An enormous outcry erupted almost immediately upon the Hong Kong government's announcement yesterday evening that Hong Kong Television Network Limited's application for a new free television programme service licence has been rejected. Everyone seemed shocked, surprised and refused to accept the result. Few people could resist the temptation to ask: Why?
Apparently Gregory So, Secretary for Commerce and Economic Development's so-called explanation failed to convince the people, "Having carefully considered an array of relevant factors, including the free TV licence applications submitted by the three applicants, the recommendations of the [Broadcasting] Authority, statutory requirements under the Broadcasting Ordinance, the assessment criteria in the Authority's Guidance Note for Those Interested in Applying for Domestic Free Television Programme Service Licences in Hong Kong, the overall sustainability of the free TV market, the consultant's reports on the competition implications of new entrants to the local free TV market (which include an assessment of the relative competitiveness of each applicant), all relevant documents, all representations and responses submitted by the relevant parties, all the relevant latest developments, all public views received and the Government's prevailing broadcasting policy, the Chief Executive in Council has decided that it would be in the public interest to adopt a prudent approach to introduce new operators into the free TV market in a gradual and orderly manner (the "Gradual and Orderly Approach"). On this basis, the CE in Council has decided today to grant approval-in-principle to Fantastic TV's and HKTVE's free TV licence applications."
Without a trace of doubt, this long-winded statement is not meant to be conveying anything comprehensible or meaningful. The most important piece of information is put at the end of the paragraph instead of the beginning. It is yet another example of how detached, disconnected and dysfunctional government communication can possibly be.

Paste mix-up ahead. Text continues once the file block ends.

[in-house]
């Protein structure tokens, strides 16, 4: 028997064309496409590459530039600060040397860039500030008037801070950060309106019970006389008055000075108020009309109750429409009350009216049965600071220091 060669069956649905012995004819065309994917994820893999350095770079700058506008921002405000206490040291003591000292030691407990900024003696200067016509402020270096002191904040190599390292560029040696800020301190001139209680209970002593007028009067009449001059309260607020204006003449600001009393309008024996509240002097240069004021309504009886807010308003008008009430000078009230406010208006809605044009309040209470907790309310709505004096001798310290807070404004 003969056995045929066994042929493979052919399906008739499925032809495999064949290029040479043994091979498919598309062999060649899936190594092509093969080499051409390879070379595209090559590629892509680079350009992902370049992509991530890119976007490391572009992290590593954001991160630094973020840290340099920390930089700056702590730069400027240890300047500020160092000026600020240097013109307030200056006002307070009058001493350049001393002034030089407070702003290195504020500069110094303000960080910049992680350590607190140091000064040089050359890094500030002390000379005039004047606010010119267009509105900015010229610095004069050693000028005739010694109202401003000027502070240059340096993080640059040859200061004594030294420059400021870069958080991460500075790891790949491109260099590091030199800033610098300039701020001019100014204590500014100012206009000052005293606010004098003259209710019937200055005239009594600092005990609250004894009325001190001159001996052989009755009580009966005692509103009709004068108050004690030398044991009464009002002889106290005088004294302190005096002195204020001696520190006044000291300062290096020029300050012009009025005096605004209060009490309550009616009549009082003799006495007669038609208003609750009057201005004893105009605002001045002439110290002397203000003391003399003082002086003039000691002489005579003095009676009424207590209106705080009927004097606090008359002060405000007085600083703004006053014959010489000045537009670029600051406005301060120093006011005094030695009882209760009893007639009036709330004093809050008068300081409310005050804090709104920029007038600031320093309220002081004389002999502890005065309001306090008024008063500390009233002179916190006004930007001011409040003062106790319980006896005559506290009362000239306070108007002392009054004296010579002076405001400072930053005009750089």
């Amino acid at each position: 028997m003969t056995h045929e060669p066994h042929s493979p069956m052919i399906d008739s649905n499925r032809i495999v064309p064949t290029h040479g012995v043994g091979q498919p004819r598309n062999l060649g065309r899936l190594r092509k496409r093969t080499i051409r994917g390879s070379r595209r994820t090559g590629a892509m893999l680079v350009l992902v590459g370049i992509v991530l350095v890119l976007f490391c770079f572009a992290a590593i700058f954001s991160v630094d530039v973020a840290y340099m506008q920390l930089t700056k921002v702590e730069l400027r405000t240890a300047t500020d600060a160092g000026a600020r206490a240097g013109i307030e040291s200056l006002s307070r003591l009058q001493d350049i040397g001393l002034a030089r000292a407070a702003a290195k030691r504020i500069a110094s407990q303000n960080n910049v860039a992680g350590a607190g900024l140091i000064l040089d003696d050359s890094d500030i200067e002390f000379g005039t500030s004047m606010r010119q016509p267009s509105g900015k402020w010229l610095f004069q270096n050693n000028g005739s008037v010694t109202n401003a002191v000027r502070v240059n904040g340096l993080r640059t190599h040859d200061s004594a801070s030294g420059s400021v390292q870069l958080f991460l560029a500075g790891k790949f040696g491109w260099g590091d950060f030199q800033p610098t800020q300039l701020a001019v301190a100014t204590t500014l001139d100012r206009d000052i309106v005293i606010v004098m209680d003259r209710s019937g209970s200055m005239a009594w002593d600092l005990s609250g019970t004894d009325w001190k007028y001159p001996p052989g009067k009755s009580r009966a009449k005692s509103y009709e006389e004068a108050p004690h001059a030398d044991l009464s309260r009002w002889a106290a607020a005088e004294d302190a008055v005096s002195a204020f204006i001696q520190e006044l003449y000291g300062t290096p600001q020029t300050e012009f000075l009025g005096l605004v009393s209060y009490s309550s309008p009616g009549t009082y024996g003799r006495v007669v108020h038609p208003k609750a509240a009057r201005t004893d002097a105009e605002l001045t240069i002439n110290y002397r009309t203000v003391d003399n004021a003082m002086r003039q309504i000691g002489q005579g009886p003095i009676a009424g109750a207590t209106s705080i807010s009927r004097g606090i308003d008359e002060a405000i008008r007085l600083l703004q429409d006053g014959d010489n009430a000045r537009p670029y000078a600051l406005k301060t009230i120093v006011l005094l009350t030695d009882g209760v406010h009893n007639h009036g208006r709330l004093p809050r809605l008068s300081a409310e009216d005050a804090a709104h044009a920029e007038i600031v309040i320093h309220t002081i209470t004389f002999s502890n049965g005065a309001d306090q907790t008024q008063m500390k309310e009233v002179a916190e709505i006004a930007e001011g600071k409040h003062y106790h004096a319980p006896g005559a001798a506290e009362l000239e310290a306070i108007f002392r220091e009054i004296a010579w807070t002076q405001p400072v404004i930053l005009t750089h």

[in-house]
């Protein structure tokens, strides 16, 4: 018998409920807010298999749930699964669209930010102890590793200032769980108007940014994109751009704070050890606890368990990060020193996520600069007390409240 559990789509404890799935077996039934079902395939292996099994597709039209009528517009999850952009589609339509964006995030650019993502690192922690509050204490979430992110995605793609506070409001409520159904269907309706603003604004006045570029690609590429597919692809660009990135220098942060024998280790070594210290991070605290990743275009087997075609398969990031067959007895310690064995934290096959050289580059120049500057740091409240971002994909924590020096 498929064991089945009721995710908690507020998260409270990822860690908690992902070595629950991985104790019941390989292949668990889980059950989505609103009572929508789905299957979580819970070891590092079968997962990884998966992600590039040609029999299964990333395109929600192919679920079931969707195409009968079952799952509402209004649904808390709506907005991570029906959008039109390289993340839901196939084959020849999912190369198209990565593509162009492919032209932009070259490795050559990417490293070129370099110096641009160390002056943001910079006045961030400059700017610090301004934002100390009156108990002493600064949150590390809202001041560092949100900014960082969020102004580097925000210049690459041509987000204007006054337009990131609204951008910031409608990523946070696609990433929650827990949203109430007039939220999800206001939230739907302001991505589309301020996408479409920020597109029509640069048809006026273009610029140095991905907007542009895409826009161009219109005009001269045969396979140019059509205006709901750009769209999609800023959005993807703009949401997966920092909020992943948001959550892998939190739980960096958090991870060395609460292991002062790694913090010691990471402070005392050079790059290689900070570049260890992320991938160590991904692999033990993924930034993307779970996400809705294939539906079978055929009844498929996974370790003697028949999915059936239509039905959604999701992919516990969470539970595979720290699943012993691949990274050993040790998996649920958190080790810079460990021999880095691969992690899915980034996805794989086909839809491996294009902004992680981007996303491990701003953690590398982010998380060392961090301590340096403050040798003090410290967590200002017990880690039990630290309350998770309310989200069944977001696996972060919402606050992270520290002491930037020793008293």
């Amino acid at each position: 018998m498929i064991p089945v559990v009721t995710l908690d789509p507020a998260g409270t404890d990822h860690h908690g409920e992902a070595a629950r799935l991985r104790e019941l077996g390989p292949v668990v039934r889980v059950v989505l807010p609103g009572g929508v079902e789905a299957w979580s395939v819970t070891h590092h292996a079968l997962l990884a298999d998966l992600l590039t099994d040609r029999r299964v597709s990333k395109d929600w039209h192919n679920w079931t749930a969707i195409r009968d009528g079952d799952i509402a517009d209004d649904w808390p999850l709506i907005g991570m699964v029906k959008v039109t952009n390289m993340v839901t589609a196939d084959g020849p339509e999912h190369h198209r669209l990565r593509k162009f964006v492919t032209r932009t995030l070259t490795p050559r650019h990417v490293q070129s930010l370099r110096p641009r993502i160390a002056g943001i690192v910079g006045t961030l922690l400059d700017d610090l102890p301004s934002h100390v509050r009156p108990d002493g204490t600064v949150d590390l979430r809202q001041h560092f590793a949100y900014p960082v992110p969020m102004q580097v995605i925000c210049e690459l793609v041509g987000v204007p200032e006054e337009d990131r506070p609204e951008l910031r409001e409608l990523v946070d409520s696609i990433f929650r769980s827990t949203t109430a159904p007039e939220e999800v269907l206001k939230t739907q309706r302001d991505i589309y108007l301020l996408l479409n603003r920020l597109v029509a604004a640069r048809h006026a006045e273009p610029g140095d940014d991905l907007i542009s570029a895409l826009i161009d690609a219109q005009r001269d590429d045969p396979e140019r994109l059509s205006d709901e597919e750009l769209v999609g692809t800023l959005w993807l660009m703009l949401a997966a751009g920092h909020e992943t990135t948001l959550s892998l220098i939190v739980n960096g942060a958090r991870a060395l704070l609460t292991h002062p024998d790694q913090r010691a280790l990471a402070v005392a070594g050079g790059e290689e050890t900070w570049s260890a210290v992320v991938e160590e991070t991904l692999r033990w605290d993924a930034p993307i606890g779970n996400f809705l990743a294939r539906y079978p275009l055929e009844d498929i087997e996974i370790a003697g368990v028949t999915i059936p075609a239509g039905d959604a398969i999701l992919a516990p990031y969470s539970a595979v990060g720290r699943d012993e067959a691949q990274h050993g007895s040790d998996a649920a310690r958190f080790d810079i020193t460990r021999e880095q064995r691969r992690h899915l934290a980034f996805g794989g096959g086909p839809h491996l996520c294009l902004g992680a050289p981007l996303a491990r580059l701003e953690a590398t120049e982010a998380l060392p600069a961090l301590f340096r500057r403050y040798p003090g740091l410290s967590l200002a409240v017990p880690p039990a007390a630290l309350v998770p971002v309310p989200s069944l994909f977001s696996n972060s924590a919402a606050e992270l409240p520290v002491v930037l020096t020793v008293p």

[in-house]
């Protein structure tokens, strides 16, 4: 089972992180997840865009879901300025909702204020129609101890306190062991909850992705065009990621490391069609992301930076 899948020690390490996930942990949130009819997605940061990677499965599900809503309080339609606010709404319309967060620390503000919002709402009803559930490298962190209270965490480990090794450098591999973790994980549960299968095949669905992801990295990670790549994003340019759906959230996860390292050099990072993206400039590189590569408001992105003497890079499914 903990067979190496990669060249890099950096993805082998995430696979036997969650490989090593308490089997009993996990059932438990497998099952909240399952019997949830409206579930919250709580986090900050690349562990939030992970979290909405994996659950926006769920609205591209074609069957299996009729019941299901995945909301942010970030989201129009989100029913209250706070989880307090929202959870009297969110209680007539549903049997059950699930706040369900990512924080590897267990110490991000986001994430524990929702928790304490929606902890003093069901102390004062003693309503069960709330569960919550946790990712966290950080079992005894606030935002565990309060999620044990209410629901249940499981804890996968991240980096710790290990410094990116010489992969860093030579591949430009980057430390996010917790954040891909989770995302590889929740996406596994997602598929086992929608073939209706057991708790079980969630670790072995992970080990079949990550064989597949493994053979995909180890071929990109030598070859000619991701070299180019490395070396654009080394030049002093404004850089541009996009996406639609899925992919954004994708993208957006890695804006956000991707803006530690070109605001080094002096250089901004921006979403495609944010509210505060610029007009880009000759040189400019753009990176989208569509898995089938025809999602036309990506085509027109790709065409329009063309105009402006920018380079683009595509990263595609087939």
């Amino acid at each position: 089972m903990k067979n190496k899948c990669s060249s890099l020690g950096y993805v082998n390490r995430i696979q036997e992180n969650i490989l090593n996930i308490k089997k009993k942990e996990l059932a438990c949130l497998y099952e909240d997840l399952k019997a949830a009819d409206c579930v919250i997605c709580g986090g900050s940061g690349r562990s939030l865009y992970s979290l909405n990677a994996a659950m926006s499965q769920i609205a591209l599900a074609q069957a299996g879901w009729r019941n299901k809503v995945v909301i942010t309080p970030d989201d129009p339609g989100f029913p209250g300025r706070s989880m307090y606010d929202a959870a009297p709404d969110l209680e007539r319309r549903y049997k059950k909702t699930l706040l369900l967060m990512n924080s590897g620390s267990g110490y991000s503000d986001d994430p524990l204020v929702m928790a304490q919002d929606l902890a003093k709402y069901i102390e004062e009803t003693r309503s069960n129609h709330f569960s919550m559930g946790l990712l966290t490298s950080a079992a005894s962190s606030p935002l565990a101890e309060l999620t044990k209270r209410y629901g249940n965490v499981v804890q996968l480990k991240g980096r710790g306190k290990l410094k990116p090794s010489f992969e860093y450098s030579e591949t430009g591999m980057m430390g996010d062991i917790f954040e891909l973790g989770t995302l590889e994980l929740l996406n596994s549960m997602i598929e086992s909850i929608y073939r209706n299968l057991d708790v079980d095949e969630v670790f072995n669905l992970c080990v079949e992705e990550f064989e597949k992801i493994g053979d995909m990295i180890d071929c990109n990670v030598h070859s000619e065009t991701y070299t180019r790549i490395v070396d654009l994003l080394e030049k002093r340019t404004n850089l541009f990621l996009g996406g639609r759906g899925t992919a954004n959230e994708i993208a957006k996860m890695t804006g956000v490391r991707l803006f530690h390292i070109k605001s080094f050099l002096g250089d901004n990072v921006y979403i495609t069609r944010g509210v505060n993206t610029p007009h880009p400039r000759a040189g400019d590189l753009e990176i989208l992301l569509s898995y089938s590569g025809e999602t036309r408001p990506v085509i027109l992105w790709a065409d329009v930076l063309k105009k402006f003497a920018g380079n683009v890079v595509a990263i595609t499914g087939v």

I am not going to repeat all those criticisms, mockeries and speculations of the government decision here. Too many people out there argue much more eloquently than I do. My journalism school also issued a statement urging greater transparency in the selection process, citing uncertainties looming the television industry and potential threat to freedom of expression.
In addition to my astonishment at the incredible stupidity of the Hong Kong government decision-makers, however, I am equally amused to see how easy it is to manipulate public opinion in Hong Kong to one's benefit.
Forget the spinning. Forget the rhetoric. Forget the message house. There is just one almighty key word: Justice.
Mr Ricky Wong, chairman of Hong Kong Television Network Limited, is a seasoned businessman who seems to have a special acumen in marketing and winning hearts and minds. Over the past three years, he has been tirelessly making noises in the local news, business and entertainment pages every now and then to build awareness and harness support for his bid. Most recently, he has been actively engaging the public by providing professionally made preview trailers and organising focus groups to keep the creative teams abreast of the latest market needs, tastes and wants. The landslide public support and sympathy, if anything, only points to his remarkable success of his well-planned and seamlessly implemented engagement strategy. In any full-fledged modern society, it can qualify as a classic case study of successful marketing by public mobilisation and motivation.
Unfortunately, Mr Wong is facing an administration that has no mandate from the people and turns a deaf ear to what the people really think. In the decision-makers' eyes, Mr Wong's strategy of cultivating public support can be menacing and offensive, as if it were forcing the government to give in to public pressure at the expense of reason and professionalism. Therefore, it is hardly surprising to see speculations running that some members of the Executive Council reportedly believe Mr Wong's "aggressive" strategy contravenes with the government's "gradual and orderly approach".
Earlier today when Mr Wong held a press conference to announce his decision of shedding 320 jobs, he wasted no time to ask a question: "Is there still justice in Hong Kong?" Apparently he was exaggerating, because the government only owes him a sound and credible explanation. But he was incredibly clever in stirring up public emotions to his own benefit by asking the right question. Within seconds he managed to bundle an investment failure with the core values of the grumpy, frustrated Hong Kong people. The message is utmost clear: "My failure is yours. It means so much more than a business failure." Within hours tens of thousands are ready to march to the streets on Sunday to show him their support. The government is now pushed into the corner to come up with an open, strong and sensible explanation. But whether the people are still willing to listen is subject to question. The public verdict has been given. There is little leeway to manipulate.
Is there any better public relations campaign than this?